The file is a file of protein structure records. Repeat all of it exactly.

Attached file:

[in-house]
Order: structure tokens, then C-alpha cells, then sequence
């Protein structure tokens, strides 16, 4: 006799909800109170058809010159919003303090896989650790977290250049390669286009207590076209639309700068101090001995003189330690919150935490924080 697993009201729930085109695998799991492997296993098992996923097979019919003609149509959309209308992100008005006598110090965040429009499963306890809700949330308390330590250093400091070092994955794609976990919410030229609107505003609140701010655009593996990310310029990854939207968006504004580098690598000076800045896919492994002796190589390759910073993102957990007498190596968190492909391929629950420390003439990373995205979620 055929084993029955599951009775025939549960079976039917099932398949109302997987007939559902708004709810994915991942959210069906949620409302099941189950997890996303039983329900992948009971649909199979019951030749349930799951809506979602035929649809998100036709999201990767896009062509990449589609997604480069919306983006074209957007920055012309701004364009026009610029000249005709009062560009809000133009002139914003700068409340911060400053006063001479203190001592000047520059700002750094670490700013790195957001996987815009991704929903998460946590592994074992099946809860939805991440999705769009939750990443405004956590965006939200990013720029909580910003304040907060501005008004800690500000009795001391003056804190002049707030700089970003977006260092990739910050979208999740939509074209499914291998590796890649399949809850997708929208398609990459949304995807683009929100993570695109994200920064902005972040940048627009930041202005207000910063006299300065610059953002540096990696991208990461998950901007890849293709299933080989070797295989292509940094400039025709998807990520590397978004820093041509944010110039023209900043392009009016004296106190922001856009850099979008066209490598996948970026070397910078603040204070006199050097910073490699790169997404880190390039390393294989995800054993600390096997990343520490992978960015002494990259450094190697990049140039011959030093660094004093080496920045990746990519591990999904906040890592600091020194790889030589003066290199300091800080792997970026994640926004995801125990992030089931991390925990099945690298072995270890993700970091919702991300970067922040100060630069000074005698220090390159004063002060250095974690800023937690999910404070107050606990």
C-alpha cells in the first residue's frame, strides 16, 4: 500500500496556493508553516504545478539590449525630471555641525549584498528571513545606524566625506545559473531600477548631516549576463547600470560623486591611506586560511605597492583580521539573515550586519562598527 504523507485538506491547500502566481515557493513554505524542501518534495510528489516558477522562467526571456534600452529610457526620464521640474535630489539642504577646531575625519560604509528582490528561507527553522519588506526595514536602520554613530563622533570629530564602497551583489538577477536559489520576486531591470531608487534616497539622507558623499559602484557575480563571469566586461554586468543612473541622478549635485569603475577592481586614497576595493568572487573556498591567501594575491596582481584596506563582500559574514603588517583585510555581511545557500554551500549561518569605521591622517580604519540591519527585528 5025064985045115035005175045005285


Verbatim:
[in-house]
Order: structure tokens, then C-alpha cells, then sequence
């Protein structure tokens, strides 16, 4: 006799909800109170058809010159919003303090896989650790977290250049390669286009207590076209639309700068101090001995003189330690919150935490924080 697993009201729930085109695998799991492997296993098992996923097979019919003609149509959309209308992100008005006598110090965040429009499963306890809700949330308390330590250093400091070092994955794609976990919410030229609107505003609140701010655009593996990310310029990854939207968006504004580098690598000076800045896919492994002796190589390759910073993102957990007498190596968190492909391929629950420390003439990373995205979620 055929084993029955599951009775025939549960079976039917099932398949109302997987007939559902708004709810994915991942959210069906949620409302099941189950997890996303039983329900992948009971649909199979019951030749349930799951809506979602035929649809998100036709999201990767896009062509990449589609997604480069919306983006074209957007920055012309701004364009026009610029000249005709009062560009809000133009002139914003700068409340911060400053006063001479203190001592000047520059700002750094670490700013790195957001996987815009991704929903998460946590592994074992099946809860939805991440999705769009939750990443405004956590965006939200990013720029909580910003304040907060501005008004800690500000009795001391003056804190002049707030700089970003977006260092990739910050979208999740939509074209499914291998590796890649399949809850997708929208398609990459949304995807683009929100993570695109994200920064902005972040940048627009930041202005207000910063006299300065610059953002540096990696991208990461998950901007890849293709299933080989070797295989292509940094400039025709998807990520590397978004820093041509944010110039023209900043392009009016004296106190922001856009850099979008066209490598996948970026070397910078603040204070006199050097910073490699790169997404880190390039390393294989995800054993600390096997990343520490992978960015002494990259450094190697990049140039011959030093660094004093080496920045990746990519591990999904906040890592600091020194790889030589003066290199300091800080792997970026994640926004995801125990992030089931991390925990099945690298072995270890993700970091919702991300970067922040100060630069000074005698220090390159004063002060250095974690800023937690999910404070107050606990």
C-alpha cells in the first residue's frame, strides 16, 4: 500500500496556493508553516504545478539590449525630471555641525549584498528571513545606524566625506545559473531600477548631516549576463547600470560623486591611506586560511605597492583580521539573515550586519562598527 504523507485538506491547500502566481515557493513554505524542501518534495510528489516558477522562467526571456534600452529610457526620464521640474535630489539642504577646531575625519560604509528582490528561507527553522519588506526595514536602520554613530563622533570629530564602497551583489538577477536559489520576486531591470531608487534616497539622507558623499559602484557575480563571469566586461554586468543612473541622478549635485569603475577592481586614497576595493568572487573556498591567501594575491596582481584596506563582500559574514603588517583585510555581511545557500554551500549561518569605521591622517580604519540591519527585528 5025064985045115035005175045005285